Two young women lay flopped out in the first pool like Greek water nymphs,
their spectacular breasts glistening in the steamy air.
Oblivious to my presence, they murmured to each other in low tones while
scooping handfuls of clear water over their torsos.
At moments like these I believe
it's correct to act with non-chalance, as if nothing were out of the ordinary, and above all,
not to stare. I stepped around the girls, trying to focus on a
fascinating creeper, a passing cloud - oh look, there's a rock, how interesting - while at
all times, trying not to jostle against anything. They continued murmuring
behind me while splashing more water over their hot, radiant...
I thanked God I was wearing my loose bathing speedos. As it was, if they had started
giggling and flicking water
at each other I'd have had to sit down in a hurry.
I considered sitting with the girls and chewing the fat, so to speak, for a while, but feared an unexpected tenting might
give me away. Like a fool I allowed
discretion to guide me down to a lower pool, I was then forced to endure a hour of
conversation with a naked man perched on a rock in a saddlesore John Wayne position. He shifted from buttock to buttock
whenever he wanted to emphasise a point. The effect was like a salmon fry seeking for the ocean. I directed my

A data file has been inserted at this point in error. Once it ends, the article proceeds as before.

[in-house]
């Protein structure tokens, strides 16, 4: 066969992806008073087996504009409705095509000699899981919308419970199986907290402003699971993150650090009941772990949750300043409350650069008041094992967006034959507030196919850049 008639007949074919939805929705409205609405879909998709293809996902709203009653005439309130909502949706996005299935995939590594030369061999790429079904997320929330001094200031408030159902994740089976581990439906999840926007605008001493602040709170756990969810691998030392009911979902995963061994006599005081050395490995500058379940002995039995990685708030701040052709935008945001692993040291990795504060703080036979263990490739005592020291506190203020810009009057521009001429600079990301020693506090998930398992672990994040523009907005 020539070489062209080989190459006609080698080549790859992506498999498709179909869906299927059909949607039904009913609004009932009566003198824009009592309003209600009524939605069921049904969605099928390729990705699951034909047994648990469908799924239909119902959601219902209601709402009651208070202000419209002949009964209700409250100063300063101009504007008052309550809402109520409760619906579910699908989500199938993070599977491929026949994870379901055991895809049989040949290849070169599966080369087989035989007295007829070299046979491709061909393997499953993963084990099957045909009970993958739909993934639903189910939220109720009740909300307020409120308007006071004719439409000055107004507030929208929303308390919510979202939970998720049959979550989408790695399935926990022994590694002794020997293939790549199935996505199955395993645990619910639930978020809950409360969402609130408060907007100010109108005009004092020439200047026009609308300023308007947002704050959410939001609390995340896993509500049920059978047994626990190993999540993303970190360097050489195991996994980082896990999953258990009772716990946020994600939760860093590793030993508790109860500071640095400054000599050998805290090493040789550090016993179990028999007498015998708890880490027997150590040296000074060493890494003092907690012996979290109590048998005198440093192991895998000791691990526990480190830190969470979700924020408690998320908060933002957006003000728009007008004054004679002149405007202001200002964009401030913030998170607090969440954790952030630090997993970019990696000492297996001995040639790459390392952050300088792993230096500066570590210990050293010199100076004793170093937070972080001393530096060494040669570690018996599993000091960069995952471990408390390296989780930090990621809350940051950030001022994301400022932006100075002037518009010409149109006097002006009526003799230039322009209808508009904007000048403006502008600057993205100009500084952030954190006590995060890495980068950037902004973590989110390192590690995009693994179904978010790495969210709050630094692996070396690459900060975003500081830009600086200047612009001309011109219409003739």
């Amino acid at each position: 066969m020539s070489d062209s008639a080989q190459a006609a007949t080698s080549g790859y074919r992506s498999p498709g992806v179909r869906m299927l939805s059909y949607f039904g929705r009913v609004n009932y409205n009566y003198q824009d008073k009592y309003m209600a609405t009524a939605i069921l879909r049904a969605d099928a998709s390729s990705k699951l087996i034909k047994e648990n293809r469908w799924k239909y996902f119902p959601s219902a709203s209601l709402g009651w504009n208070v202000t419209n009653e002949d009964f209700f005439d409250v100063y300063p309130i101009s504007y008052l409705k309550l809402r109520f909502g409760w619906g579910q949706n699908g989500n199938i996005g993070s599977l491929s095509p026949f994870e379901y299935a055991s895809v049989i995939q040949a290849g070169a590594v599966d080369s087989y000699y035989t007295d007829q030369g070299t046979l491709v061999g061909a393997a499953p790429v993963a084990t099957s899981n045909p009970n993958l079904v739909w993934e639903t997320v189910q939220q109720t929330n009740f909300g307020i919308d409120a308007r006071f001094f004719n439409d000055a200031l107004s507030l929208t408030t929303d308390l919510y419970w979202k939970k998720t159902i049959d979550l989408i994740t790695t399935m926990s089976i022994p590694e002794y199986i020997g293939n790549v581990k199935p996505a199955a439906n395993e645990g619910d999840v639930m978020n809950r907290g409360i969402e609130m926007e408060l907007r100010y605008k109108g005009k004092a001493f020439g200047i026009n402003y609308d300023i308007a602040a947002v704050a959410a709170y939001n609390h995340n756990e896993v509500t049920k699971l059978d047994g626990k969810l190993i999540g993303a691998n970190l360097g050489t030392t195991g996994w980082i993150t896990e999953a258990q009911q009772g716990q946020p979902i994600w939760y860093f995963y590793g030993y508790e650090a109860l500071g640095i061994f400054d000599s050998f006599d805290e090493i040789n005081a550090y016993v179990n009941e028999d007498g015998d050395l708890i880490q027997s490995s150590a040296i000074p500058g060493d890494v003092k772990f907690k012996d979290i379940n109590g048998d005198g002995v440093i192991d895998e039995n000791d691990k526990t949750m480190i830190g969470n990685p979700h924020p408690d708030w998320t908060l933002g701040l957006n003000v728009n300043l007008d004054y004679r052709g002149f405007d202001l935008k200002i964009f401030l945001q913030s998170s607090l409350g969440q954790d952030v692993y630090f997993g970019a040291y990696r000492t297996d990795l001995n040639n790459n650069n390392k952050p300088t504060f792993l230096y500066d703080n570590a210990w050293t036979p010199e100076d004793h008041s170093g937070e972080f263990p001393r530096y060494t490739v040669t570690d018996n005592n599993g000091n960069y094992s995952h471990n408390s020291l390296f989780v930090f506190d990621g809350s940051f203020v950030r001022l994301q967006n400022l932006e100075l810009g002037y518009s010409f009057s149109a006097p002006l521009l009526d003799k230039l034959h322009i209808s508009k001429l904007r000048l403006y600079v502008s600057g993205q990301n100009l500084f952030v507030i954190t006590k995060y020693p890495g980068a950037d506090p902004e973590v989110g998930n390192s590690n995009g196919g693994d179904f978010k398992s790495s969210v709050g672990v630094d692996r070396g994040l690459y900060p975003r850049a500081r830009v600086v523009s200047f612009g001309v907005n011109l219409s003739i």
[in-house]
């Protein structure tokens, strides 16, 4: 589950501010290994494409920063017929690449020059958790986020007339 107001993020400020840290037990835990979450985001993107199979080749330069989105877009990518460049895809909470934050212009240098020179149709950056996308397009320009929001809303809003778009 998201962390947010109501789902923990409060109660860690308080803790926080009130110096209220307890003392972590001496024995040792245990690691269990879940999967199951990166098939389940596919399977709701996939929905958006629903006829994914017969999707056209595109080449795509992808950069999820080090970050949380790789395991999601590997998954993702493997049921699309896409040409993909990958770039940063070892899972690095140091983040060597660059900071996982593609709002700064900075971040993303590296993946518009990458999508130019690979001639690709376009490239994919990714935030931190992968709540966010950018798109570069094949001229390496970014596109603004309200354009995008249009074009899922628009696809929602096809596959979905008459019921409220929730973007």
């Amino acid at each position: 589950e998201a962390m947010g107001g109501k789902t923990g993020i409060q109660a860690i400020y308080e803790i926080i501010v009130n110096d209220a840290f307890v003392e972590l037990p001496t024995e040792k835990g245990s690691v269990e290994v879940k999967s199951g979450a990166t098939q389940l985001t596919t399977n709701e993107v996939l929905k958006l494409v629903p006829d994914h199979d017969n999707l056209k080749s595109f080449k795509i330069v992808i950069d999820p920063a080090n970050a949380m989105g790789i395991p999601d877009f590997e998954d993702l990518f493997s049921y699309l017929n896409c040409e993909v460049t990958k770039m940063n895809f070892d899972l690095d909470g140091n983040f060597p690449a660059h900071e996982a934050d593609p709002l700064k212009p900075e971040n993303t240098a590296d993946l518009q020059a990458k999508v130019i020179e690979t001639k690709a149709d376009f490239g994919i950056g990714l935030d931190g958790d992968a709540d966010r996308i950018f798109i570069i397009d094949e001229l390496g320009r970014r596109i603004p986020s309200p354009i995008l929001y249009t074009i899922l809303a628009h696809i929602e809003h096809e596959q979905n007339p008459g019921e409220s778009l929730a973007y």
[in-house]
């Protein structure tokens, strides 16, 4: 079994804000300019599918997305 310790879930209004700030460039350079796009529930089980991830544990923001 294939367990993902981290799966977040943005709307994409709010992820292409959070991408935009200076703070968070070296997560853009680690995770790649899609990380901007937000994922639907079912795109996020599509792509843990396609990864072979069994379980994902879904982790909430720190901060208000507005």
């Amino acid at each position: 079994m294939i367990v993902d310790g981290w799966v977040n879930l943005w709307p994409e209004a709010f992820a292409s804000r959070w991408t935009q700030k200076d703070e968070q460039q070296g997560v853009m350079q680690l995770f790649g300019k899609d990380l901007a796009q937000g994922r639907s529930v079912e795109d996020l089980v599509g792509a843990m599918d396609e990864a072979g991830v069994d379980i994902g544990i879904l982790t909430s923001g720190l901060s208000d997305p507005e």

replies to the space over his left shoulder.
We went whale-watching on the boat trip back to Tofino, as if I hadn't seen mammals enough already. We found a gray whale,
a majestic, solitary creature surfacing to replenish his air before returning to hunt below. Our boatman advised us to make noise on the
boat, which the whales find re-assuring - a silent boat is eerie and menacing. Everyone tapped rails or banged the floor. I
hummed the theme tune to The Big Country.
Coming to America
It's time to move on. I came back to Vancouver for a couple of days, and met Kristy again.
She gave me a surprise present - a polished stone with one word, "Courage". Kristy, you are a flower among the world.
It is time, to take up my courage again and drive forward. I'm going to the U.S. tomorrow.
America. It is not the same place that I had planned on visiting last week, before the 11th.
At home, we like to poke fun at America,
at American tourists, at American politics, at their view of the world. It's true, we do. They receive more of our
attention than any other country. We laugh, lampoon, grouch, complain, we compile mental factsheets of every step the States
has taken wrong, in order to hurl it in the face of any US citizen who raises his voice in defence of his nation.
But where do we go when our hopes fail us at home? For a better job, or a better way of life?
For simple entertainment?
For the re-assurance that it will always be there, that America will stand by us, defend us, take our side if ever the worst
comes. We criticise the US so much because we need it so much, and need it to be perfect - perfectly reliable, perfectly
moral, perfectly solid. Invulnerable. And now. America has stood up for a way of life that we all share. They stood up,
not always perfect, not always moral, but always there. Now American citizens have paid a terrible price for us.
My heart goes out to them. Tomorrow I'm going to America. I hope I can find it within myself to treat them with better
respect than I might have done.